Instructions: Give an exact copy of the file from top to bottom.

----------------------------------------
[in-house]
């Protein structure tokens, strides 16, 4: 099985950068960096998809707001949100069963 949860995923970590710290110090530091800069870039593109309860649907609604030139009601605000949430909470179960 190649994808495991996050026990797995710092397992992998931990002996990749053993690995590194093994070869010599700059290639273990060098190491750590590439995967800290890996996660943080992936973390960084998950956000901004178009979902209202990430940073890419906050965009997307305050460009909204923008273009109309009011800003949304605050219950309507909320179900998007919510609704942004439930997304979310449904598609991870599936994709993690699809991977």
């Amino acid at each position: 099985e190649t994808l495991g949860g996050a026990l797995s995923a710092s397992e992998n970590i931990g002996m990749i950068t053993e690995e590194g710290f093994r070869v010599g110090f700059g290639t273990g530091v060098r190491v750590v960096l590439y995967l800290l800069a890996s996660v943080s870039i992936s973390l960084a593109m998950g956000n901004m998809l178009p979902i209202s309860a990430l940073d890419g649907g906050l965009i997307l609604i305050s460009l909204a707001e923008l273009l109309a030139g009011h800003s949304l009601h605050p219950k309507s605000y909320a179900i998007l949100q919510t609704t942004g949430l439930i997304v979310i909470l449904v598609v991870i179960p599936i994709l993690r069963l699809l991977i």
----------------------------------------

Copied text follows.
[in-house]
């Protein structure tokens, strides 16, 4: 099985950068960096998809707001949100069963 949860995923970590710290110090530091800069870039593109309860649907609604030139009601605000949430909470179960 190649994808495991996050026990797995710092397992992998931990002996990749053993690995590194093994070869010599700059290639273990060098190491750590590439995967800290890996996660943080992936973390960084998950956000901004178009979902209202990430940073890419906050965009997307305050460009909204923008273009109309009011800003949304605050219950309507909320179900998007919510609704942004439930997304979310449904598609991870599936994709993690699809991977």
């Amino acid at each position: 099985e190649t994808l495991g949860g996050a026990l797995s995923a710092s397992e992998n970590i931990g002996m990749i950068t053993e690995e590194g710290f093994r070869v010599g110090f700059g290639t273990g530091v060098r190491v750590v960096l590439y995967l800290l800069a890996s996660v943080s870039i992936s973390l960084a593109m998950g956000n901004m998809l178009p979902i209202s309860a990430l940073d890419g649907g906050l965009i997307l609604i305050s460009l909204a707001e923008l273009l109309a030139g009011h800003s949304l009601h605050p219950k309507s605000y909320a179900i998007l949100q919510t609704t942004g949430l439930i997304v979310i909470l449904v598609v991870i179960p599936i994709l993690r069963l699809l991977i």